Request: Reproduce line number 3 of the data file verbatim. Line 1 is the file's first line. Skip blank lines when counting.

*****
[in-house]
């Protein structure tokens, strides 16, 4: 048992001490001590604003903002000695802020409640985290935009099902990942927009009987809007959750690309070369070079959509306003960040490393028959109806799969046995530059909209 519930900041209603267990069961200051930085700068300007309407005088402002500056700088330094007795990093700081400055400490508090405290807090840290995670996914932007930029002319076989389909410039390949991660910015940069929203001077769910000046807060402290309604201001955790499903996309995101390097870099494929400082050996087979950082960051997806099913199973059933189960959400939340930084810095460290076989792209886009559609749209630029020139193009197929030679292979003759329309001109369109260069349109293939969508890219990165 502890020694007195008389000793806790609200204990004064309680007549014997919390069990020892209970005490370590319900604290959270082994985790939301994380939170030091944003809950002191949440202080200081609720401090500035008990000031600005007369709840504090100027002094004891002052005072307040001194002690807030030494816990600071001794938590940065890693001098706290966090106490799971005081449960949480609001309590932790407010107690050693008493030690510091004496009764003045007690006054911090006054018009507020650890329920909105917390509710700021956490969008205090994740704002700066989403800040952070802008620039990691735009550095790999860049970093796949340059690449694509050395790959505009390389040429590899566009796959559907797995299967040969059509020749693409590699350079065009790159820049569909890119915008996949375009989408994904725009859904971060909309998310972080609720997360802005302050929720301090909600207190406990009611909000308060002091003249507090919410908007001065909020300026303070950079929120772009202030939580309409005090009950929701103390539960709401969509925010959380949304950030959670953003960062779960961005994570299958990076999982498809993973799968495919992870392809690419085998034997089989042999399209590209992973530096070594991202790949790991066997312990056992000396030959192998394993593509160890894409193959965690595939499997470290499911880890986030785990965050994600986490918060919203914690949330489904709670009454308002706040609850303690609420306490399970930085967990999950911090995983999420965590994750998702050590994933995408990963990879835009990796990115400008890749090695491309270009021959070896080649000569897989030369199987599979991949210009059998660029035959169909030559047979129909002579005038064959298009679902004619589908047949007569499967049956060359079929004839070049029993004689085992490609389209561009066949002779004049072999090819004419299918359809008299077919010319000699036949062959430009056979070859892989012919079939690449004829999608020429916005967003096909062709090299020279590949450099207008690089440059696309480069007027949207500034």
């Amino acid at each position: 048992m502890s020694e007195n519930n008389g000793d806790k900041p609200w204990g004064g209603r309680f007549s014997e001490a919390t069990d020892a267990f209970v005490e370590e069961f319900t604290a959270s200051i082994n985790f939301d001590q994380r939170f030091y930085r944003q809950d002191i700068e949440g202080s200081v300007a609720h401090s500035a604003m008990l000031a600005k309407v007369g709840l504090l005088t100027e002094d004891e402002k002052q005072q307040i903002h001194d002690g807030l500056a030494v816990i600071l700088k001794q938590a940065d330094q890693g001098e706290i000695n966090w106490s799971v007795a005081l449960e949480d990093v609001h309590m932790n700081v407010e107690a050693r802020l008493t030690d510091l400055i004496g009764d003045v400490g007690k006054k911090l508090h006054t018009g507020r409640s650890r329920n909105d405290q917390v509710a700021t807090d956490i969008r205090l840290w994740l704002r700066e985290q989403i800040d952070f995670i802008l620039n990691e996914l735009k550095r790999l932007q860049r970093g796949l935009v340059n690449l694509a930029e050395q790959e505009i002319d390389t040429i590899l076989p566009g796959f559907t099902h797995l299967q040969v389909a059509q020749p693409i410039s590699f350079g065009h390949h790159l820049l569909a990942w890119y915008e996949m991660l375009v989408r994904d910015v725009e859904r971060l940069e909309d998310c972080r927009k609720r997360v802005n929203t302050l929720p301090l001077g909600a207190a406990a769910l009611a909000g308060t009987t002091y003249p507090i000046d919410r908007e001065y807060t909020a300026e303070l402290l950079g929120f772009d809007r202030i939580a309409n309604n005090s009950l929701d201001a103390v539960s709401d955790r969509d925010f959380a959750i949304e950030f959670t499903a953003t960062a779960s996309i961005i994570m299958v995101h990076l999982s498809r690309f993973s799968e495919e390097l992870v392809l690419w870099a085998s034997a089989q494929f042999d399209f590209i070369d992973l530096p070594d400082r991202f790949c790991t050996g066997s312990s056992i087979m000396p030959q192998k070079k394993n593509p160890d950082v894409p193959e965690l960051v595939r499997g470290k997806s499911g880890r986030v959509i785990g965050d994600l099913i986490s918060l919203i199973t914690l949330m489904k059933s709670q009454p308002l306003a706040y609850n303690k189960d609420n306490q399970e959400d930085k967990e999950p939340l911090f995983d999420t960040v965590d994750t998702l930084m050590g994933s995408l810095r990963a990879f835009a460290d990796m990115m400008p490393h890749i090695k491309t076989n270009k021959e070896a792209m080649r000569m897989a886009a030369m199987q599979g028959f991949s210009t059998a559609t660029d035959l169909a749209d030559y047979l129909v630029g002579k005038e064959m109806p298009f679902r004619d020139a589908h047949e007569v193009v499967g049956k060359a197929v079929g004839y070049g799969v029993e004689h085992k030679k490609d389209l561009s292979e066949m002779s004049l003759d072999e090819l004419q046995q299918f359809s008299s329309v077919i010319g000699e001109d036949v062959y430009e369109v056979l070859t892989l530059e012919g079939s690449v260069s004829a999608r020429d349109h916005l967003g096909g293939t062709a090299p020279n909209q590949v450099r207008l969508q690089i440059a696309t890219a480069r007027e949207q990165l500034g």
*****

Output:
């Amino acid at each position: 048992m502890s020694e007195n519930n008389g000793d806790k900041p609200w204990g004064g209603r309680f007549s014997e001490a919390t069990d020892a267990f209970v005490e370590e069961f319900t604290a959270s200051i082994n985790f939301d001590q994380r939170f030091y930085r944003q809950d002191i700068e949440g202080s200081v300007a609720h401090s500035a604003m008990l000031a600005k309407v007369g709840l504090l005088t100027e002094d004891e402002k002052q005072q307040i903002h001194d002690g807030l500056a030494v816990i600071l700088k001794q938590a940065d330094q890693g001098e706290i000695n966090w106490s799971v007795a005081l449960e949480d990093v609001h309590m932790n700081v407010e107690a050693r802020l008493t030690d510091l400055i004496g009764d003045v400490g007690k006054k911090l508090h006054t018009g507020r409640s650890r329920n909105d405290q917390v509710a700021t807090d956490i969008r205090l840290w994740l704002r700066e985290q989403i800040d952070f995670i802008l620039n990691e996914l735009k550095r790999l932007q860049r970093g796949l935009v340059n690449l694509a930029e050395q790959e505009i002319d390389t040429i590899l076989p566009g796959f559907t099902h797995l299967q040969v389909a059509q020749p693409i410039s590699f350079g065009h390949h790159l820049l569909a990942w890119y915008e996949m991660l375009v989408r994904d910015v725009e859904r971060l940069e909309d998310c972080r927009k609720r997360v802005n929203t302050l929720p301090l001077g909600a207190a406990a769910l009611a909000g308060t009987t002091y003249p507090i000046d919410r908007e001065y807060t909020a300026e303070l402290l950079g929120f772009d809007r202030i939580a309409n309604n005090s009950l929701d201001a103390v539960s709401d955790r969509d925010f959380a959750i949304e950030f959670t499903a953003t960062a779960s996309i961005i994570m299958v995101h990076l999982s498809r690309f993973s799968e495919e390097l992870v392809l690419w870099a085998s034997a089989q494929f042999d399209f590209i070369d992973l530096p070594d400082r991202f790949c790991t050996g066997s312990s056992i087979m000396p030959q192998k070079k394993n593509p160890d950082v894409p193959e965690l960051v595939r499997g470290k997806s499911g880890r986030v959509i785990g965050d994600l099913i986490s918060l919203i199973t914690l949330m489904k059933s709670q009454p308002l306003a706040y609850n303690k189960d609420n306490q399970e959400d930085k967990e999950p939340l911090f995983d999420t960040v965590d994750t998702l930084m050590g994933s995408l810095r990963a990879f835009a460290d990796m990115m400008p490393h890749i090695k491309t076989n270009k021959e070896a792209m080649r000569m897989a886009a030369m199987q599979g028959f991949s210009t059998a559609t660029d035959l169909a749209d030559y047979l129909v630029g002579k005038e064959m109806p298009f679902r004619d020139a589908h047949e007569v193009v499967g049956k060359a197929v079929g004839y070049g799969v029993e004689h085992k030679k490609d389209l561009s292979e066949m002779s004049l003759d072999e090819l004419q046995q299918f359809s008299s329309v077919i010319g000699e001109d036949v062959y430009e369109v056979l070859t892989l530059e012919g079939s690449v260069s004829a999608r020429d349109h916005l967003g096909g293939t062709a090299p020279n909209q590949v450099r207008l969508q690089i440059a696309t890219a480069r007027e949207q990165l500034g």